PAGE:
What to say about summer? The heat, the slightly-more manic schedules, the increased consumption of frozen goods. Kids delighting in longer days, shorter nights, and parents fielding the constant questions of “What are we going to do now?” For many, summer camps are a great option. Many parents have to work during the months when school’s out, and if school can’t occupy your children during the day, something else has to. Plus, we want our kids to have fun, to run headlong into summer with abandon, and discover something new and exciting outside of school. Do we not all have fond memories of our summers as children?
All parents have criteria for choosing camps: safety, types of activities, reputation of the camps, costs—and while we all place different emphasis on what matters most to us, my votes for most important critiera go with diversity and freedom. The reason is simple: camps that speak to a diverse range of interests, and at the same time provide children with the freedom to discover within this range, enable kids to grow as independent individuals.
Diversity is a broad term. It can mean a comprehensive scope of activities, or a theme that celebrates the uniqueness we find in the world around us. It fosters the idea of individual moving parts within a greater whole, and it’s a great way to nudge kids outside of their comfort zones. To be willing to take on a task outside of their usual interests, or see the world through a different perspective, is a valuable quality. Better yet, to interpret new perspectives as acceptable norms is even better.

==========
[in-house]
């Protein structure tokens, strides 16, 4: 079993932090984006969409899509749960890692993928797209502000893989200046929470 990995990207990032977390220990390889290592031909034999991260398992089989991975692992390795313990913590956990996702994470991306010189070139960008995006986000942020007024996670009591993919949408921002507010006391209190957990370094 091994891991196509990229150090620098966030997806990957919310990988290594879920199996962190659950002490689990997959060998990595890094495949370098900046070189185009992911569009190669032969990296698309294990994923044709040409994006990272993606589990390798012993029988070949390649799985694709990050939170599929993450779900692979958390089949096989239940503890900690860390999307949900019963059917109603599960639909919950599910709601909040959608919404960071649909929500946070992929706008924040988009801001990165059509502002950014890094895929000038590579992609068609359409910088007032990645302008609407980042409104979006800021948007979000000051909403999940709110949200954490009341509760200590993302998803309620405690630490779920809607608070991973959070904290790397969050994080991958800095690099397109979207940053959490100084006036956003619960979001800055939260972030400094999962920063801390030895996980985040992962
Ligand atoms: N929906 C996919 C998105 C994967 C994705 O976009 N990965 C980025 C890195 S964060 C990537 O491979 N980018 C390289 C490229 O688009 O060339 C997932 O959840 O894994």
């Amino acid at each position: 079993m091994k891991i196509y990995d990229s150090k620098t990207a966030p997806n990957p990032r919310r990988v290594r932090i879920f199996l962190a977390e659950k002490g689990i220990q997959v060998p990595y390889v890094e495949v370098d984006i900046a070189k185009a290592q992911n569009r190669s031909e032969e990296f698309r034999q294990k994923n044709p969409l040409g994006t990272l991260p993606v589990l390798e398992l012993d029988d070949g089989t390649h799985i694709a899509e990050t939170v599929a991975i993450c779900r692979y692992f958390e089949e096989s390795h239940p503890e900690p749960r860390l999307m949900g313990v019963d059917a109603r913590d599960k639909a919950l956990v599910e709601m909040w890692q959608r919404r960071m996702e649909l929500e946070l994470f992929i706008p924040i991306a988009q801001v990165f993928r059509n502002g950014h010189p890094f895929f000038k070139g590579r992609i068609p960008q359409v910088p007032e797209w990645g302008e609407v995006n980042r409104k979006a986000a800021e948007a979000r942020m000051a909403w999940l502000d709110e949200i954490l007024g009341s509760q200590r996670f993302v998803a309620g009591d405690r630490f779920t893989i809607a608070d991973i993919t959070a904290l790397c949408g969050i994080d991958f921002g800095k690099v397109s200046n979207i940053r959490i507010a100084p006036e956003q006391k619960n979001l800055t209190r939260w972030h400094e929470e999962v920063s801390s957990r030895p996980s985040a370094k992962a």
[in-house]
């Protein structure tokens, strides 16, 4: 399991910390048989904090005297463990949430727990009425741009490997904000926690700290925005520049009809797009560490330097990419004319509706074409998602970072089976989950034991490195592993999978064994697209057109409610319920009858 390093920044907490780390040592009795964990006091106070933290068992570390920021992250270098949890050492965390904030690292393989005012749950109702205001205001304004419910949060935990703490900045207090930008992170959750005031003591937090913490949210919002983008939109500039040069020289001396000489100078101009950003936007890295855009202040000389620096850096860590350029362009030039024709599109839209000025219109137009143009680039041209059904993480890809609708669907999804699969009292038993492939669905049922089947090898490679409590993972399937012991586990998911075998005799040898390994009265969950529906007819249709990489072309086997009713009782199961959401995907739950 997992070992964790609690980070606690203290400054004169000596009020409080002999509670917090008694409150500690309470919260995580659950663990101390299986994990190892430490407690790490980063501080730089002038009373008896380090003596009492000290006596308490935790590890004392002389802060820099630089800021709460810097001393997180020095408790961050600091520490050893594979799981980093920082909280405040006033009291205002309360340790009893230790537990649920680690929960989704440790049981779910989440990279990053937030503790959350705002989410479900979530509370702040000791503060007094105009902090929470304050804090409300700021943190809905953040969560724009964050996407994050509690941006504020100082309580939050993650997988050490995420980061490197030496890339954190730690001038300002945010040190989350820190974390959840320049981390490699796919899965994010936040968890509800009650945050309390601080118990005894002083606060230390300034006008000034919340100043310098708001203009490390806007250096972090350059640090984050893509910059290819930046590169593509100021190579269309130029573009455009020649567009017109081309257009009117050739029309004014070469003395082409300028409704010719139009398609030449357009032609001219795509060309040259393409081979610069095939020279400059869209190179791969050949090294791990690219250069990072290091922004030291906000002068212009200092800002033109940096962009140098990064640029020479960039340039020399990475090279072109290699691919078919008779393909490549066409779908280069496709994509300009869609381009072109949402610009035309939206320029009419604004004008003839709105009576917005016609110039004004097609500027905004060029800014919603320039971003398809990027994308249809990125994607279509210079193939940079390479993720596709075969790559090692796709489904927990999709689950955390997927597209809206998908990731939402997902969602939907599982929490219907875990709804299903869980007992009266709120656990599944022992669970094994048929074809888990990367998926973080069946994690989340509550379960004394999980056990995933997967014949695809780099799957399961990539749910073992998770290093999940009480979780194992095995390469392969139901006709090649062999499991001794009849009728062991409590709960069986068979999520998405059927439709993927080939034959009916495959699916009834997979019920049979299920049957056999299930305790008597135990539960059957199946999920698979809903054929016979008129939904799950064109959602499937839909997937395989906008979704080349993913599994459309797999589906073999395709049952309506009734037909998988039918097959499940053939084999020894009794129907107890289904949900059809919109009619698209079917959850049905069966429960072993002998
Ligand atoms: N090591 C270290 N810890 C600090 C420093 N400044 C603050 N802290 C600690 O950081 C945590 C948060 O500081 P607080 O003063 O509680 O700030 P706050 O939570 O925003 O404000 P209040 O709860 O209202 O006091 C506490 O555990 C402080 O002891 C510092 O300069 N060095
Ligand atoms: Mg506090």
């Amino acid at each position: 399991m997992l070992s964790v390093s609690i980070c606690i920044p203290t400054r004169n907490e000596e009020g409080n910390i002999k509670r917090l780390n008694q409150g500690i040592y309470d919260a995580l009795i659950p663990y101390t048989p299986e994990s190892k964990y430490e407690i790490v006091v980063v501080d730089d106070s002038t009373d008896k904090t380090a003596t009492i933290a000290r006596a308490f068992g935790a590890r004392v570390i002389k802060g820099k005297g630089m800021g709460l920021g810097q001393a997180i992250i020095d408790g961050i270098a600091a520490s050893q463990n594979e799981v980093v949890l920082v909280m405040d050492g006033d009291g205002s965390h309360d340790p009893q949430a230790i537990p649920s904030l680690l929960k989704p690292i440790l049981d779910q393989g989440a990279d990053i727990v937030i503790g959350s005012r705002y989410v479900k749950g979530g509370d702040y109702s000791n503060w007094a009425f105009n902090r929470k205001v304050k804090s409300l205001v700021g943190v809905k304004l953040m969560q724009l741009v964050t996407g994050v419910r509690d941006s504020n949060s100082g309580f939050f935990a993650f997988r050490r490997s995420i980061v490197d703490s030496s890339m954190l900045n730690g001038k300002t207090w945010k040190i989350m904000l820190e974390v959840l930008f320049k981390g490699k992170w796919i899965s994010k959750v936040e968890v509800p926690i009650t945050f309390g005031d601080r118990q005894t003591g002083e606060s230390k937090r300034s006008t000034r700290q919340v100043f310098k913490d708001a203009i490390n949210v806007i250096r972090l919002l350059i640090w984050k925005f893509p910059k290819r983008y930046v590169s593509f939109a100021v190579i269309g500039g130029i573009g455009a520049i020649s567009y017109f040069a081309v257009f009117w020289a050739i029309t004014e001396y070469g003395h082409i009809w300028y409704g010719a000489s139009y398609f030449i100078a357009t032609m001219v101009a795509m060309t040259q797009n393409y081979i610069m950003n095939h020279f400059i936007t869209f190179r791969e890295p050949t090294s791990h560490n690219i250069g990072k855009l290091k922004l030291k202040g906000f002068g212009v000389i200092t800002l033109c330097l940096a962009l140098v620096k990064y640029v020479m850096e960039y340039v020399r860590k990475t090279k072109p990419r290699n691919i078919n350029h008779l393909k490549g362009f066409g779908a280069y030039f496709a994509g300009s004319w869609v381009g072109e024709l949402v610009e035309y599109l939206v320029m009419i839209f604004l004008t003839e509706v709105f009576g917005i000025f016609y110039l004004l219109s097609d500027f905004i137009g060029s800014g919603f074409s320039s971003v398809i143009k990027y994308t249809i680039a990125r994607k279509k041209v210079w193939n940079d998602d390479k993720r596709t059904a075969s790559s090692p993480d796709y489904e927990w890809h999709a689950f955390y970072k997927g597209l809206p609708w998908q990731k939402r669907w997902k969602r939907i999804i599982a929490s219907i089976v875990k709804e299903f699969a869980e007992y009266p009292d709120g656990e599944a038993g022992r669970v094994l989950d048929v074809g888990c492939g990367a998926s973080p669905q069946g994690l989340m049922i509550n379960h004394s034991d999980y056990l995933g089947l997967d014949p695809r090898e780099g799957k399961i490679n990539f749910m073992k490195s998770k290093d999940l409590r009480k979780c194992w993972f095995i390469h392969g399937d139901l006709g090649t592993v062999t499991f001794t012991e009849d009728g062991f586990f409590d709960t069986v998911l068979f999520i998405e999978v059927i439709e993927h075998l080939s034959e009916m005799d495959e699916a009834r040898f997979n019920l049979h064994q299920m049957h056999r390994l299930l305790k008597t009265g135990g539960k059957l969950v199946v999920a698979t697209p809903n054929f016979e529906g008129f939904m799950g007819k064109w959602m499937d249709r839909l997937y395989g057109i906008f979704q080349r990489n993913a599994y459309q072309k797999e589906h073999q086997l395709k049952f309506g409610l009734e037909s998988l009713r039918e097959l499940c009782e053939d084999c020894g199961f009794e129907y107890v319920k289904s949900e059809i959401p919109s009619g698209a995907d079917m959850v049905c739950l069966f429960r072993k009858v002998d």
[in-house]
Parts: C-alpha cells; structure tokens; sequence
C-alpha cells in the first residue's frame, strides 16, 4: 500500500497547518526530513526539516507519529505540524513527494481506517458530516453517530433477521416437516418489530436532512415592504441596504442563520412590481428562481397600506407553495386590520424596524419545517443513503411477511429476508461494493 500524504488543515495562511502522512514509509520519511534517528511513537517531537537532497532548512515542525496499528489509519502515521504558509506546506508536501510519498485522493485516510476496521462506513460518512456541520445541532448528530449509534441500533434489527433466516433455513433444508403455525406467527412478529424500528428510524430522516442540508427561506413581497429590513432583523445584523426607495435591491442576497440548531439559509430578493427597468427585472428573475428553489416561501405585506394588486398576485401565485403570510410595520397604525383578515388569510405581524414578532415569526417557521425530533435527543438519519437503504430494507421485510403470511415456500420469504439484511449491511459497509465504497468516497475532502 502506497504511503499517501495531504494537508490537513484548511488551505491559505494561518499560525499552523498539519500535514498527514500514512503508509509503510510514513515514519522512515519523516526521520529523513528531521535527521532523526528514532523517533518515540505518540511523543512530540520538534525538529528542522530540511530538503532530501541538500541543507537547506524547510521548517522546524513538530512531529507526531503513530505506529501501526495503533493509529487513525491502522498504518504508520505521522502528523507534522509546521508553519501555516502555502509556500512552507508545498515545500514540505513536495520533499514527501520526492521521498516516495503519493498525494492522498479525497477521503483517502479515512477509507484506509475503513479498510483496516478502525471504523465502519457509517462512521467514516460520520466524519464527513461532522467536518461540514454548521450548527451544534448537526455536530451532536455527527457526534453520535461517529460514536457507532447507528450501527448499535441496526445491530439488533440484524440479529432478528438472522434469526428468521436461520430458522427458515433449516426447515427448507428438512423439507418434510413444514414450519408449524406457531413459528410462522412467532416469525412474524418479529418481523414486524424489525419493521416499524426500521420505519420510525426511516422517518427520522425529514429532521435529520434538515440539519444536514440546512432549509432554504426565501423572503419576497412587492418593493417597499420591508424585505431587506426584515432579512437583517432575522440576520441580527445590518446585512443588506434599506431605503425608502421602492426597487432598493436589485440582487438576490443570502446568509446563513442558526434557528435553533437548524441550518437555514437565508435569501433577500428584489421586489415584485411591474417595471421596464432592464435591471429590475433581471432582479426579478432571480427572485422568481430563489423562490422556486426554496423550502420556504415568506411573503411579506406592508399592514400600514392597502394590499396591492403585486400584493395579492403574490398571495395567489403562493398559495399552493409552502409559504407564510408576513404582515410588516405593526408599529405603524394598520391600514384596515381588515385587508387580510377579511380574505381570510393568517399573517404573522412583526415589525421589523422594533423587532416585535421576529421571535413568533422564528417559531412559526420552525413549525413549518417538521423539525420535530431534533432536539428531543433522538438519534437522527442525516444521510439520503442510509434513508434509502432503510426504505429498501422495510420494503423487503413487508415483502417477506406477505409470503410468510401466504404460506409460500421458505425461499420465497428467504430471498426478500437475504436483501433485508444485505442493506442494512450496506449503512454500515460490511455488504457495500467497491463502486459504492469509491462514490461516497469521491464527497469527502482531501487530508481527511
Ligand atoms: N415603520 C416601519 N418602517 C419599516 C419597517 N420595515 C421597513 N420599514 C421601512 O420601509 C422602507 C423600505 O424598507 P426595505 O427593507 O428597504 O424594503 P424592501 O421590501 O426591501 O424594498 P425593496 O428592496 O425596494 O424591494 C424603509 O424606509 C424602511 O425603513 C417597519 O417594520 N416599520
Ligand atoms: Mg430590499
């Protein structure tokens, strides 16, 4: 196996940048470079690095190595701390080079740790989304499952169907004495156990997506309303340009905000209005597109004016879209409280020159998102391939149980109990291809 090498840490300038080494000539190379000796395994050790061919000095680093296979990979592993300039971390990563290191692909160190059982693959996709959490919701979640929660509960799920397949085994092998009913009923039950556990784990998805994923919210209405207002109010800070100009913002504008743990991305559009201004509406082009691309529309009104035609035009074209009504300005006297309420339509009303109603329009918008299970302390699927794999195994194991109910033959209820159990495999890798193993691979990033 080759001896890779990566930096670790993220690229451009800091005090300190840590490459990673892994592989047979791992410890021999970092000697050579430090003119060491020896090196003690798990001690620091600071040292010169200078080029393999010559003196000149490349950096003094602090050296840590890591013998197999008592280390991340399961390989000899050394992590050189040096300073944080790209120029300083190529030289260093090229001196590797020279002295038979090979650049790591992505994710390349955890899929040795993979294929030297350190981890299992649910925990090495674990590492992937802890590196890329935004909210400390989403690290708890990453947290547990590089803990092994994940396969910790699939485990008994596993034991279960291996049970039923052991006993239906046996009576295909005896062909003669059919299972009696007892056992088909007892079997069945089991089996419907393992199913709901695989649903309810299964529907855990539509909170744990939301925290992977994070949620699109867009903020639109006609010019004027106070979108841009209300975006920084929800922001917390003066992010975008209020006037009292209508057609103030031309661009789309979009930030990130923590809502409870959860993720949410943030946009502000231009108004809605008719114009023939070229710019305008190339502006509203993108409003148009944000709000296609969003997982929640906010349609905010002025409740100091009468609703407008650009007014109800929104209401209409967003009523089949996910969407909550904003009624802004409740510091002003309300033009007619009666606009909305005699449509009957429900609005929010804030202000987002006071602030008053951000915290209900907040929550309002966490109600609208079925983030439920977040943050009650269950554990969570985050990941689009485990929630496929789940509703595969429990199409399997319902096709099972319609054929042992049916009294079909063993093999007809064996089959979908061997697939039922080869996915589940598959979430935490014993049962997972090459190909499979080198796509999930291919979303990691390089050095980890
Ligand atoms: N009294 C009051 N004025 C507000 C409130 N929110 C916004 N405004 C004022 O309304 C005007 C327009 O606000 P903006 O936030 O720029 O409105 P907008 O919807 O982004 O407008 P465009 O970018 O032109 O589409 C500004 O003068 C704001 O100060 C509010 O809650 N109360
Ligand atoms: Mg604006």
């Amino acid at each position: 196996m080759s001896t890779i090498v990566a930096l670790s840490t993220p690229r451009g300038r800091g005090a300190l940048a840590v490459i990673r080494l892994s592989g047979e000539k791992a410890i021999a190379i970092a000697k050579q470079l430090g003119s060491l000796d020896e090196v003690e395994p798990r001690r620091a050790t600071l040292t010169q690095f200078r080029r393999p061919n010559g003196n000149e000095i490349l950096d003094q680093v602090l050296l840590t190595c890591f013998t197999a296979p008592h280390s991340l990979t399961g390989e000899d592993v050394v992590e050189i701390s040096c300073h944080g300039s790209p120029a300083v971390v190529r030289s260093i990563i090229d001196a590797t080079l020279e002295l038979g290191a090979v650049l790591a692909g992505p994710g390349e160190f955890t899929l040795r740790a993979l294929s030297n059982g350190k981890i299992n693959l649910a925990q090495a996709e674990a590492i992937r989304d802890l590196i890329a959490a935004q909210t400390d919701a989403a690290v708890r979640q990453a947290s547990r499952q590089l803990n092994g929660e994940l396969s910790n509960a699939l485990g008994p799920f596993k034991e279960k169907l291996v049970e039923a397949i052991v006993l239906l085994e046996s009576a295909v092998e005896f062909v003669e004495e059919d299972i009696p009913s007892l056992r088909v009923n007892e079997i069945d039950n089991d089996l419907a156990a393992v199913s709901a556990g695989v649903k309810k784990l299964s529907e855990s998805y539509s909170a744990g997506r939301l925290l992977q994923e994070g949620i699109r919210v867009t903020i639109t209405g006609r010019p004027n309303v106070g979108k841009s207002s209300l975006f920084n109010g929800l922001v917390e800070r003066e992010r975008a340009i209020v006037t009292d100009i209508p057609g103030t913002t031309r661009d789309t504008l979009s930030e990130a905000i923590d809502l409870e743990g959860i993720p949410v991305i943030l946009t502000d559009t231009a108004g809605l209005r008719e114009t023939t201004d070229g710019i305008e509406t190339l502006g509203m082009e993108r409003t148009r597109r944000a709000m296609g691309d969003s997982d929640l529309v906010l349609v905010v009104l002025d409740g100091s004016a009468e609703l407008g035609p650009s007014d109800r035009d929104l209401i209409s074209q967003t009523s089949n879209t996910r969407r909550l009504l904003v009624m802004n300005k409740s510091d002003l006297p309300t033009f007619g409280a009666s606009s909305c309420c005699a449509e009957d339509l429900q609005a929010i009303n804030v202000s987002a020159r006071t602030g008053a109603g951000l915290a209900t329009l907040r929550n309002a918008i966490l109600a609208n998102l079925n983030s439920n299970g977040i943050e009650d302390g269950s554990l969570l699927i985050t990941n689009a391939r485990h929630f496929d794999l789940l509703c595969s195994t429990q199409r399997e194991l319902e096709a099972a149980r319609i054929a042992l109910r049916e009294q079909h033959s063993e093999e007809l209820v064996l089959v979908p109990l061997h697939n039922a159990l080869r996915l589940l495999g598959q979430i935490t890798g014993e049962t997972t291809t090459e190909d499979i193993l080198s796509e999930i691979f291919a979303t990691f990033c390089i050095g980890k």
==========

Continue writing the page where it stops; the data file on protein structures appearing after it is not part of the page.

My daughter’s summer camp this year offers art, eco-training, Spanish, and world music. Not all at once, mind you (and thank goodness), but in a dynamic, experiential way that broadens her immediate understanding. She moves seamlessly from one element to another, choosing what fascinates her, perhaps trying something she has not tried before. As a parent, it’s hard not to love that uncomplicated joy.
Within this diversity is a necessary freedom. Some camps can get a little over-structured with how they set up their days. I’ve experienced some where arts and crafts become theme-specific to the point where children have to create specific projects a certain way, or use pre-determined colours. It’s the “colour within the lines” idea, and unfortunately it doesn’t always benefit the child to have their play determined for them. In fact, one has to ask if it is even “play” at all?
So, when a camp offers diversity, a good rule of thumb is to also consider the level of creative freedom your child receives as well. Free-range kids! That’s what we want. Diversity and freedom. Kids that erupt with laughter and joy while they discover that perfect summer vibe.
When I look back at my own summer camp experiences, I remember feeling like I was a king. I felt like no matter where I was or what activity, I got to decide how it fit into my world, and how I would interact with it. This sort of freedom provides confidence and growth. It helps your child establish themselves as living individual beings, all part of a greater whole.
Harry Tournemille is a writer and OAC grant recipient living in St. Catharines with his wife and daughter. He writes on behalf of the award-winning Beyond Montessori School (BMS) located in downtown St. Catharines.
The BMS curriculum is enriched with world music, visual arts, French, phys ed, children’s yoga (Zooga), eco workshops, peace projects and so much more.
Visit BMS online at www.beyondmontessori.com or call 905.937.0700 for information on Fall Registration.